- The mystery novelist P. D. James is dead at ninety-four. “‘When I first heard that Humpty Dumpty fell off the wall,’ she was fond of saying, ‘I immediately wondered: Did he fall — or was he pushed?’ ” (James was interviewed for The Paris Review’s Art of Fiction series in 1995.)
- Black Friday is hell. But now there is a new hell, for there is a New Black Friday. (It involves Walmart and money.)
- “In recent years, not just in novels but in movies, television, poetry, video games and the visual arts, drones have taken on a life of their own. As a character, they are menacing, melancholy or gallant; beastly, blind, snub-nosed, noisy and fast—Predators and Reapers in real life, ‘Helicarriers’ in Hollywood. They are the oversize hook at the end of a joystick, a militarized, antiseptic video game characterized by precision; or they are a weapon system proliferating at a breathtaking rate, and leaving a trail of destruction behind. They show off the military talent of their users, or they are an expression of unbridled hubris. They represent protection or extermination—and they carry out both things at once.”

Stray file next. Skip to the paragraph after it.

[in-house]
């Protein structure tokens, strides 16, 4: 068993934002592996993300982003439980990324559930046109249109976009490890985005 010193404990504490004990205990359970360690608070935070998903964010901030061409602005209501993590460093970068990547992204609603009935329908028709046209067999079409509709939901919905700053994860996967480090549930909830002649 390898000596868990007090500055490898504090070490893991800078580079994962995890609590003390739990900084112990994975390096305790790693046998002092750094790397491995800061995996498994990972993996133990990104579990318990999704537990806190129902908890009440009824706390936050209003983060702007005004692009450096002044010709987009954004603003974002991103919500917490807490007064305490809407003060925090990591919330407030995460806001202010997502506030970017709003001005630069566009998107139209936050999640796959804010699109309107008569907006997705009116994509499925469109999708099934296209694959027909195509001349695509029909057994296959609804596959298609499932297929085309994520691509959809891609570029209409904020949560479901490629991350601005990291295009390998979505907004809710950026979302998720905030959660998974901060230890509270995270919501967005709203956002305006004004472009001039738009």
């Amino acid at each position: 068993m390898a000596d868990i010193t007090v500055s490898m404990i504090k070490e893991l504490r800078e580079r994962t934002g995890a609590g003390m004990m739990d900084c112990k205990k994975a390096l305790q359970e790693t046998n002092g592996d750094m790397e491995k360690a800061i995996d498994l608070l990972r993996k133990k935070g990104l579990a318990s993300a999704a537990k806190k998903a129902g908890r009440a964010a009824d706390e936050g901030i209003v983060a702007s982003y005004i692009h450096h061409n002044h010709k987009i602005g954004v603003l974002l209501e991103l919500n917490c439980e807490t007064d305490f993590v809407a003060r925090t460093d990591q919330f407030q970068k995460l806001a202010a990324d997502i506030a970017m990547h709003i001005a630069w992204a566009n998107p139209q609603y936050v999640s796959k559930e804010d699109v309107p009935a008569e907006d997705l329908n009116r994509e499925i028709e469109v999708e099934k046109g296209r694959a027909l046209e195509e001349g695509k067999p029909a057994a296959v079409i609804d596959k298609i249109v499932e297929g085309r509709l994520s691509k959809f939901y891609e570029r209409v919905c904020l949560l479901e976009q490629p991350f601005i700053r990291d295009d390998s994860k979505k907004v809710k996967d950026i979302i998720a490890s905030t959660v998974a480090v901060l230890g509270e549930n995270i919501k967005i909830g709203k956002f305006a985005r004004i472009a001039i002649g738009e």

- In 1948, an eleven-year-old girl named Sally Horner was abducted—and the details of the case bear more than a passing resemblance to Lolita.
- Something to ponder over leftovers: the literature of Thanksgiving. (From Mark Twain: “In the island of Fiji they do not use turkeys; they use plumbers. It does not become you and me to sneer at Fiji.”)
One of the difficulties of adapting Persuasion, Jane Austen’s sixth and final finished novel, for film is that so much of its drama is internal: encoded in an indirect glance, in the brush of hand against skin, the muffled thump of a heart. Passion, passed through the sieve of eighteenth-century English propriety, is visible only diffusely in the text, as coloring in the landscape or in the minutiae of gesture. The novel quietly condemns the social conventions that demand this: Austen is archly dismissive of the Regency woman’s “art of pleasing,” her “usual stock of accomplishments,” and her frivolous feminine occupations, like “cutting up silk and gold paper.”
When Anne and Frederick, Persuasion’s lovers, do finally reach one another, it’s through a remarkable letter written literally into and onto a separate conversation—an almost postmodern moment of intertextuality—that explodes such conventions:
I can listen no longer in silence. I must speak to you by such means as are within my reach. You pierce my soul. I am half agony, half hope. Tell me not that I am too late, that such precious feelings are gone for ever … I can hardly write. I am every instant hearing something which overpowers me. You sink your voice, but I can distinguish the tones of that voice when they would be lost on others. Too good, too excellent creature!
As the scholar Robert Morrison argues in a beautiful new annotated edition of Persuasion from Harvard’s Belknap Press, it’s the most romantic moment in Austen’s work. But, romantic or not, Austen’s form of kabuki can frustrate a modern preference for fervor. Read More